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Liver transplantation—the replacement of the native, diseased liver by a normal organ (allograft)—has matured from an experimental procedure reserved for desperately ill patients to an accepted, lifesaving operation applied more optimally in the natural history of end-stage liver disease. The preferred and technically most advanced approach is orthotopic transplantation, in which the native organ is removed and the donor organ is inserted in the same anatomic location. Pioneered in the 1960s by Thomas Starzl at the University of Colorado and, later, at the University of Pittsburgh and by Roy Calne in Cambridge, England, liver transplantation is now performed routinely worldwide. Success measured as 1-year survival has improved from ∼30% in the 1970s to ∼90% today. These improved prospects for prolonged survival, dating back to the early 1980s, resulted from refinements in operative technique, improvements in organ procurement and preservation, advances in immunosuppressive therapy, and, perhaps most influentially, more enlightened patient selection and timing. Despite the perioperative morbidity and mortality, the technical and management challenges of the procedure, and its costs, liver transplantation has become the approach of choice for selected patients whose chronic or acute liver disease is progressive, life-threatening, and unresponsive to medical therapy. Based on the current level of success, the number of liver transplants has continued to grow each year; in 2009, 6320 patients received liver allografts in the United States. Still, the demand for new livers continues to outpace availability; as of mid-2010, 16,785 patients in the United States were on a waiting list for a donor liver. In response to this drastic shortage of donor organs, many transplantation centers supplement cadaver-organ liver transplantation with living-donor transplantation.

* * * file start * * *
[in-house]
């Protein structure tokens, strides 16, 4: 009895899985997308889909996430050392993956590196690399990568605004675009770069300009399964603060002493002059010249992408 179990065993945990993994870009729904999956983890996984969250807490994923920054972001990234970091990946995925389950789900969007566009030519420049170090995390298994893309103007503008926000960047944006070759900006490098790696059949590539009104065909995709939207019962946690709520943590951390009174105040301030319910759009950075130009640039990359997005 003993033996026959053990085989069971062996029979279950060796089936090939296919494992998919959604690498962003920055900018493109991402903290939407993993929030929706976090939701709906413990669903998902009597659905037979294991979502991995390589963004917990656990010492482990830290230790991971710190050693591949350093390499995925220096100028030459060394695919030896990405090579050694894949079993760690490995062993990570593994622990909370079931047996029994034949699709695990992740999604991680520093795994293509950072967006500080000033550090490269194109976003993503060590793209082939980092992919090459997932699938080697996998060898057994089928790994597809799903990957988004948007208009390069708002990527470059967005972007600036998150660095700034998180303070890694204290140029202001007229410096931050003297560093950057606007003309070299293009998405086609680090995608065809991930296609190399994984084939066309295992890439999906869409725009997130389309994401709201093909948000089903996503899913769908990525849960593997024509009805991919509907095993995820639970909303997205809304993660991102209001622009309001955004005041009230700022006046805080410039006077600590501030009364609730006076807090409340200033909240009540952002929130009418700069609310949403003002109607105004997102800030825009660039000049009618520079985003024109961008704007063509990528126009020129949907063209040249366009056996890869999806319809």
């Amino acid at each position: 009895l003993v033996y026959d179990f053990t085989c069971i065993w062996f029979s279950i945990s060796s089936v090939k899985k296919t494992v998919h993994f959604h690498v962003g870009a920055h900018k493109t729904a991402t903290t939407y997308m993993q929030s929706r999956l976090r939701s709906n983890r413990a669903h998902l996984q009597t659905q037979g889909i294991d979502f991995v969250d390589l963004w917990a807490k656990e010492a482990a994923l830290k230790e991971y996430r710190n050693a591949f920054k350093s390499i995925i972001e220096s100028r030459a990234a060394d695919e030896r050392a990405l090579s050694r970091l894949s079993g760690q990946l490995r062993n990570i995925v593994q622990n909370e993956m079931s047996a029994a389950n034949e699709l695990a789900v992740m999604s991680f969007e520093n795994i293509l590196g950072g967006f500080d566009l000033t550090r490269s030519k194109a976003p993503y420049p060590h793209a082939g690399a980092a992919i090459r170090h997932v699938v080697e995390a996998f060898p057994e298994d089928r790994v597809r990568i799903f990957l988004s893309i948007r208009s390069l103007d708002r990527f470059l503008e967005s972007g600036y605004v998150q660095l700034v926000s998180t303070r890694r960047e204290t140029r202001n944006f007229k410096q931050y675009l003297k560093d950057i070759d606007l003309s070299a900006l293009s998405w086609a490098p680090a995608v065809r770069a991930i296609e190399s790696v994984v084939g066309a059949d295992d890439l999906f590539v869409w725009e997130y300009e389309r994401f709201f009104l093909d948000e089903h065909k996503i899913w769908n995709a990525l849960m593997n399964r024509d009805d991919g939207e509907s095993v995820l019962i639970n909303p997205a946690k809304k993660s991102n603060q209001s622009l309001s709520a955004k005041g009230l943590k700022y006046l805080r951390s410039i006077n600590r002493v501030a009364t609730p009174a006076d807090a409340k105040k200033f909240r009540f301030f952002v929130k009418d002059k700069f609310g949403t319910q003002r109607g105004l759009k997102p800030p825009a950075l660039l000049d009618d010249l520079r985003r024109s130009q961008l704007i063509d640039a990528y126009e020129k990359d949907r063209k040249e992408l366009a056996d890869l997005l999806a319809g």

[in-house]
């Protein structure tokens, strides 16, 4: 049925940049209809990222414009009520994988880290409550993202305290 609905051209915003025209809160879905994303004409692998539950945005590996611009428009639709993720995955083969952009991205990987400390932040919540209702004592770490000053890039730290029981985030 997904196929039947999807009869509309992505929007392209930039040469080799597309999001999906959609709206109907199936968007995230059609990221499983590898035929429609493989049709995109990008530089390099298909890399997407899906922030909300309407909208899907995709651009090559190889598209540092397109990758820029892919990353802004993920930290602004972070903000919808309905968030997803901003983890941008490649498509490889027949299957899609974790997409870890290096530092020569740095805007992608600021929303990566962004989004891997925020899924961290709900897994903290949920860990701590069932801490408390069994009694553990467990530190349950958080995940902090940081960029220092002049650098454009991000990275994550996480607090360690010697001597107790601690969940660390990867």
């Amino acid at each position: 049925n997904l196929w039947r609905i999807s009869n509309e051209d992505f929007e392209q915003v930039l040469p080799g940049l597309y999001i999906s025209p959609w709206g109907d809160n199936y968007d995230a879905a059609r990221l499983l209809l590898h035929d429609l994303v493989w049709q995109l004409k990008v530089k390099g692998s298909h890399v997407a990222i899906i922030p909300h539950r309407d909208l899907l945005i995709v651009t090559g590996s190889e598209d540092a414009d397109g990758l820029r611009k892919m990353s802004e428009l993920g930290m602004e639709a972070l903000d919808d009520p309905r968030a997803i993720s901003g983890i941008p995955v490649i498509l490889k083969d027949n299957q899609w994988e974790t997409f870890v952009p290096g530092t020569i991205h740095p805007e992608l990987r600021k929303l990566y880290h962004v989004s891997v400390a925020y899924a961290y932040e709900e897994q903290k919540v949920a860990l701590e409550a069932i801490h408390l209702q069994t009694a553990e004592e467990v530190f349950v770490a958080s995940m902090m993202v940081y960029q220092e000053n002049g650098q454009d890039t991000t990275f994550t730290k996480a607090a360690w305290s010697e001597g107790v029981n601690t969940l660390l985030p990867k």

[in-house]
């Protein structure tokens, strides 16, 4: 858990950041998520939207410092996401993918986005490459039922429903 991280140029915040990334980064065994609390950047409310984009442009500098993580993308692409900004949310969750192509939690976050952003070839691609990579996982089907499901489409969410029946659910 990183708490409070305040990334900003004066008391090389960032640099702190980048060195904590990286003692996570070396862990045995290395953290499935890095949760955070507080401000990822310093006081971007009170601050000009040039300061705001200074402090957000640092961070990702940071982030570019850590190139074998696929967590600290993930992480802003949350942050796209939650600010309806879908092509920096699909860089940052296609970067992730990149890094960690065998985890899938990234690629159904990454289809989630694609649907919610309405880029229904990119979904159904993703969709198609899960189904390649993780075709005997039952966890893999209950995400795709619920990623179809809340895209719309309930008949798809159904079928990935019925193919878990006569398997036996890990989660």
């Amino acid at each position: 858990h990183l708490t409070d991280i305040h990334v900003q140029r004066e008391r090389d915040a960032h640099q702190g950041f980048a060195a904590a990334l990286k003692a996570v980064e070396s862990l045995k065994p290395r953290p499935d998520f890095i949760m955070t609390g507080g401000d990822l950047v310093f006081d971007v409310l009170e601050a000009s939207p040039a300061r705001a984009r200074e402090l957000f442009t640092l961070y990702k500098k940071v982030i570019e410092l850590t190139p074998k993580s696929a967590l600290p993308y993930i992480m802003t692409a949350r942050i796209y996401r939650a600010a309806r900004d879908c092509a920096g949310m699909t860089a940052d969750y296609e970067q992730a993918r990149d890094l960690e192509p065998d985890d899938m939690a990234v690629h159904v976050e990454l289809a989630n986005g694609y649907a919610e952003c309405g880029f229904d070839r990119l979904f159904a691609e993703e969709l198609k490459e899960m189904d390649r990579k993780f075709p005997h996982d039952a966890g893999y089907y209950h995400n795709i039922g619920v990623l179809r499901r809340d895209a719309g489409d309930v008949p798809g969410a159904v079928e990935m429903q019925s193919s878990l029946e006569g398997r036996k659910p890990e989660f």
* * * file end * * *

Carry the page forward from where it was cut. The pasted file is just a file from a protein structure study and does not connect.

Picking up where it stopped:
Potential candidates for liver transplantation are children and adults who, in the absence of contraindications (see below), suffer from severe, irreversible liver disease for which alternative medical or surgical treatments have been exhausted or are unavailable. Timing of the operation is of critical importance. Indeed, improved timing and better patient selection are felt to have contributed more to the increased success of liver transplantation in the 1980s and beyond than all the impressive technical and immunologic advances combined. Although the disease should be advanced, and although opportunities for spontaneous or medically induced stabilization or recovery should be allowed, the procedure should be done sufficiently early to give the surgical procedure a fair chance for success. Ideally, transplantation should be considered in patients with end-stage liver disease who are experiencing or have experienced a life-threatening complication of hepatic decompensation or whose quality of life has deteriorated to unacceptable levels. Although patients with well-compensated cirrhosis can survive for many years, many patients with quasi-stable chronic liver disease have much more advanced disease than may be apparent. As discussed below, the better the status of the patient prior to transplantation, the higher will be the anticipated success rate of transplantation. The decision about when to transplant is complex and requires the combined judgment of an experienced team of hepatologists, transplant surgeons, anesthesiologists, and ...

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